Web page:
# Expression for net power consumed when resistances are connected in series in electric circuit

To find the expression for net power consumed, I did this :-

$$\text{Suppose some resistances } R_1, R_2, R_3, ... \text{ are connected in series in an electric circuit.} \\ \text{Let R be the equivalent resistance. Then} \\ R = R_1 + R_2 + R_3 + ... \\ \text{If 'I' be the current flowing through the circuit, and } V_1, V_2, V_3, ... \text{ be the potential difference across the resistors } R_1, R_2, R_3, ...\text{, then}\\ \frac{V}{I} = \frac{V_1}{I} + \frac{V_2}{I} + \frac{V_3}{I} + ... \\ \text{Multiplying both sides by } I^2, \text{ we get} \\ VI = V_1I + V_2I + V_3 I + ... \\ \implies \boxed{P = P_1 + P_2 + P_3 + ...}$$

But the expression given in the book is

$$\boxed{\frac{1}{P} = \frac{1}{P_1} + \frac{1}{P_2}+\frac{1}{P_3}+...}$$

What am I doing wrong here ?

Edit:

Picture from the book :- • seems like an error in the book? could you take a picture perhaps? thanks – QuIcKmAtHs Jun 12 at 13:55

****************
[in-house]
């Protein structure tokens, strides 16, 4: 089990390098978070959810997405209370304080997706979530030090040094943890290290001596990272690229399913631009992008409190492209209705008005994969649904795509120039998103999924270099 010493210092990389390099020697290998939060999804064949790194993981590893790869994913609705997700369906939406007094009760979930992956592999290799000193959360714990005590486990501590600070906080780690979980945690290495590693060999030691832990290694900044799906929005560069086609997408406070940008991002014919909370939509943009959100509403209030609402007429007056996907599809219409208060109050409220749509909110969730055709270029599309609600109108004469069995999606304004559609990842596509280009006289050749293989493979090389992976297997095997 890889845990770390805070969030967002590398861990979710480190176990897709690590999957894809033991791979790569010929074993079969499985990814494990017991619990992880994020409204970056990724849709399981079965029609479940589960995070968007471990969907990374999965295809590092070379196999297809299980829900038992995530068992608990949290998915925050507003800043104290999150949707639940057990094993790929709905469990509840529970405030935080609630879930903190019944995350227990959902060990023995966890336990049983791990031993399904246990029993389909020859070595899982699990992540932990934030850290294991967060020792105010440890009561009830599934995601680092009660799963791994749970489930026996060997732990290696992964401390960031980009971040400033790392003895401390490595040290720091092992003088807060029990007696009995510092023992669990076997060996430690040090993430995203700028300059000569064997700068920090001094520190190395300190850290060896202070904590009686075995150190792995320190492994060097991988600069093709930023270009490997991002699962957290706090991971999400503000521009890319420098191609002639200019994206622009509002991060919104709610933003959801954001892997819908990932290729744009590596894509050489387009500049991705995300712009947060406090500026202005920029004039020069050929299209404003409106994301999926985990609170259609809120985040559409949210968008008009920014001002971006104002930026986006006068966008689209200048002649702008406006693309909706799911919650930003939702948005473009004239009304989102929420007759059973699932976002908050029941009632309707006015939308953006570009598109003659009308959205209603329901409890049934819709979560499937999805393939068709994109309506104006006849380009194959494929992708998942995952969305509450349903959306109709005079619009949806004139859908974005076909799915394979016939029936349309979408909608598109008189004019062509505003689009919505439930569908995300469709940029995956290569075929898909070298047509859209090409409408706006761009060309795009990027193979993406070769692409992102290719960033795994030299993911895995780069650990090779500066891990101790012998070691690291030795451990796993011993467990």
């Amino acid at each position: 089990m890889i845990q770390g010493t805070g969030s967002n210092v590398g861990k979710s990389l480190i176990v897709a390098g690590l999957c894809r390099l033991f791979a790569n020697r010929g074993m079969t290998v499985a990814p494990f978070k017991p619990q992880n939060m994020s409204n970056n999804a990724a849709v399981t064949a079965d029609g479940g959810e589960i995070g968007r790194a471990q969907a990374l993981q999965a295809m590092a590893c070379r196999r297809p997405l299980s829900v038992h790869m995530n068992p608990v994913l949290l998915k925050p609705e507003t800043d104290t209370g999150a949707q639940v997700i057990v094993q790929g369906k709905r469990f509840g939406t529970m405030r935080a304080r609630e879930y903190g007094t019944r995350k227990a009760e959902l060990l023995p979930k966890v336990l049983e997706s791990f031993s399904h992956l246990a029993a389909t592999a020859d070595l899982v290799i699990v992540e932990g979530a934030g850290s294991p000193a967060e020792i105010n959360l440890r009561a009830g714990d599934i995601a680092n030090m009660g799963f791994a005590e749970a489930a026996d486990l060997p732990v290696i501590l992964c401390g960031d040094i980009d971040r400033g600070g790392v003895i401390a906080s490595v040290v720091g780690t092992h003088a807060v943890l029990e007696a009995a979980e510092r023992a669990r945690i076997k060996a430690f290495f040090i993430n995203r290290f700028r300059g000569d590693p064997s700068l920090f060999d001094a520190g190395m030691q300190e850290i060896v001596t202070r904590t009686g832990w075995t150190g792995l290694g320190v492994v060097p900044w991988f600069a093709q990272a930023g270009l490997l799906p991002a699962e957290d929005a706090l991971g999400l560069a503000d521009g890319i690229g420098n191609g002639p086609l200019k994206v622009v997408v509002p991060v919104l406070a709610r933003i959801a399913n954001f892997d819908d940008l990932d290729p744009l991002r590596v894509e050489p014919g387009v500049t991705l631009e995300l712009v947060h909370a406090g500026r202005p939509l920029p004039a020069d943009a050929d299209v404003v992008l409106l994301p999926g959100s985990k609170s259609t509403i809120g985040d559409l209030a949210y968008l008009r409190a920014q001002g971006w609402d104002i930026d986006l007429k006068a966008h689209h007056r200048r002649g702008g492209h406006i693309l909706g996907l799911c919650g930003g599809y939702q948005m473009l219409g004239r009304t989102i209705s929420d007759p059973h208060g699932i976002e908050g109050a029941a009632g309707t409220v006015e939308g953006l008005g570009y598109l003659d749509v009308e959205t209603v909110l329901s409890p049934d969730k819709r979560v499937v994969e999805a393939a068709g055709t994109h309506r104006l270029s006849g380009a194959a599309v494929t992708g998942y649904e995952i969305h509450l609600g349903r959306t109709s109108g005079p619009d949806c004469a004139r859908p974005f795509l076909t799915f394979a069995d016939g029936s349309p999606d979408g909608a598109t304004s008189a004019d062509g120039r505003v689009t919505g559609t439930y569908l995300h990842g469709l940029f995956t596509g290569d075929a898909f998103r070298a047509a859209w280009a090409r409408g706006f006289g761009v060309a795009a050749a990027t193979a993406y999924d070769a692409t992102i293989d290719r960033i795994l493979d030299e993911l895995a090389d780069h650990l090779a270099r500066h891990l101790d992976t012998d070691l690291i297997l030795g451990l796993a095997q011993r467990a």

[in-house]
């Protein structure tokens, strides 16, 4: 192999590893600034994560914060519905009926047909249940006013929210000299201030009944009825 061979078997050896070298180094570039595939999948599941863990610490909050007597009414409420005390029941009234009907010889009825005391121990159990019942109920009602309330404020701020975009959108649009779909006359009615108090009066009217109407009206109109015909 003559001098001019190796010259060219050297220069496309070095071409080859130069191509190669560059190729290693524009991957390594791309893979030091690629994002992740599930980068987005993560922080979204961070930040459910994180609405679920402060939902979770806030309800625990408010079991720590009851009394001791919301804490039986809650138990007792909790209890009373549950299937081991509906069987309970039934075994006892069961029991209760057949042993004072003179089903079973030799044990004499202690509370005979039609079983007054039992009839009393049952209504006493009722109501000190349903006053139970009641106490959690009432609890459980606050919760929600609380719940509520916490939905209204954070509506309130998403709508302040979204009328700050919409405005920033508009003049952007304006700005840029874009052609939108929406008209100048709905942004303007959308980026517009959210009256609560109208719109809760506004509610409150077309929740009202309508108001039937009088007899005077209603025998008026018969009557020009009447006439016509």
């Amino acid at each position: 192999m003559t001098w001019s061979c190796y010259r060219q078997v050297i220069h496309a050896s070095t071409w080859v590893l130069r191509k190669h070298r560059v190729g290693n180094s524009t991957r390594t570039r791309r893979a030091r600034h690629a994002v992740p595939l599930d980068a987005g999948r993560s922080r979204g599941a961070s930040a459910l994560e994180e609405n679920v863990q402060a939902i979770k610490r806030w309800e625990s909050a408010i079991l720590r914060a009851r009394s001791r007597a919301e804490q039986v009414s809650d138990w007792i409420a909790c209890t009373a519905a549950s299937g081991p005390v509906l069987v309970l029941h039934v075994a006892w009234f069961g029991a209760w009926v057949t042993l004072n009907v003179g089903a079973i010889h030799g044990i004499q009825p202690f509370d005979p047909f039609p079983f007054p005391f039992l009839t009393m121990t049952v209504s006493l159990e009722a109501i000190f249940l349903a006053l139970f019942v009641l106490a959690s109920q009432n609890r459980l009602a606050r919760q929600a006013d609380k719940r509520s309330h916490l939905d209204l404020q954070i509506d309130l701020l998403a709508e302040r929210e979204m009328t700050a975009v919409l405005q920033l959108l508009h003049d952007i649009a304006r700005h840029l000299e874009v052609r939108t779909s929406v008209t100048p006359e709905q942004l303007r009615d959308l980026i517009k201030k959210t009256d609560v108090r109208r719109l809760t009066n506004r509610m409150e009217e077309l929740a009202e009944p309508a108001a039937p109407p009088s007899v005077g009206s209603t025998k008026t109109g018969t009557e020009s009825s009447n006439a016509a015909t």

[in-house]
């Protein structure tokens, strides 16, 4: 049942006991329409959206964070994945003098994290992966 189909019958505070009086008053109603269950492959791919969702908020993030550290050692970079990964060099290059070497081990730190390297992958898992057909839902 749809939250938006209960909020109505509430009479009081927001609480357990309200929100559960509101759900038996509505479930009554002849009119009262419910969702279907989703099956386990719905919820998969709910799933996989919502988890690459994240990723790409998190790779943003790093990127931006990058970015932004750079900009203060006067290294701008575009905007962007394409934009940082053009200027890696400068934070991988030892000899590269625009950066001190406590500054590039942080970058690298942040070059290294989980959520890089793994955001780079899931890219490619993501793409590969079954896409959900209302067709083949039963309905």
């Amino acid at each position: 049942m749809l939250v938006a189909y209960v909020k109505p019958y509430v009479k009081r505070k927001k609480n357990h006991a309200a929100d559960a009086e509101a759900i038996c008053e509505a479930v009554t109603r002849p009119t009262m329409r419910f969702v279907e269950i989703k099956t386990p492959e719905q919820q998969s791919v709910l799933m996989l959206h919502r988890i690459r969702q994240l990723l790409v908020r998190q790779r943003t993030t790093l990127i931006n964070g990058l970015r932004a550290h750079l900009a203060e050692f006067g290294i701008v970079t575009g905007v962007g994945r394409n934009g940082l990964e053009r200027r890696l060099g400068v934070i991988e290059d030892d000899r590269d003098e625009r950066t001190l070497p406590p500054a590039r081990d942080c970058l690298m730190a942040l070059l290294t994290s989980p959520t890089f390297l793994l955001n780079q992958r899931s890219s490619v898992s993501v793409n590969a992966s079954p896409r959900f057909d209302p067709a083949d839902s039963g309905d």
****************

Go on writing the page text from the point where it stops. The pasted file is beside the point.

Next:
• @QuIcKmAtHs I have updated my post (added the picture) – arandomguy Jun 12 at 14:22
• It assumes that the voltage on each resistor is the same as the EMF of the battery. Obviously wrong for a series circuit. Funny book. :) – nasu Jun 12 at 14:42
• What you have done is correct only. In the book $V^2\over R_1$ is not $P_1$. $P_1$is $V_1^2\over R_1$ Since the circuit is series. – walber97 Jun 12 at 14:42
• What book is this? It seems weird that the conclusion did not look suspect to the author, irrespective of the validity of the calculations. – nasu Jun 12 at 15:41

For starters, lets look at some assumptions the textbook is making. They have a circuit with 3 resistors in series. They show that there is a potential difference $$V$$ across the whole circuit.
For some reason, they are then saying that each resistor has a voltage $$V$$ applied across it. This is incorrect. As you have shown, each resistor has it's own voltage drop across the resistor; which are not necessarily equal to each other, and cannot each be equal to $$V$$ applied to the circuit (see Kirchoff's laws). This means that when they divide both sides of $$R = R_1 + R_2 + R_3$$ by $$V^2$$, the $$\frac {R_n}{V^2}$$ terms don't actually coorespond to $$P_n$$, because it should be $$P_n = \frac {R_n}{V_n ^2}$$.
They seem to have gotten mixed up about parallel and series circuits, and instead of saying that $$V$$ was the same across each resistor, they should have taken $$I$$ to be the same across each resistor.
If they wanted to use $$V$$ to determine power, they overcomplicated it, since it should just be $$P_{\text{total}} = \frac {V_{\text{total}}^2}{R_{\text{total}}}$$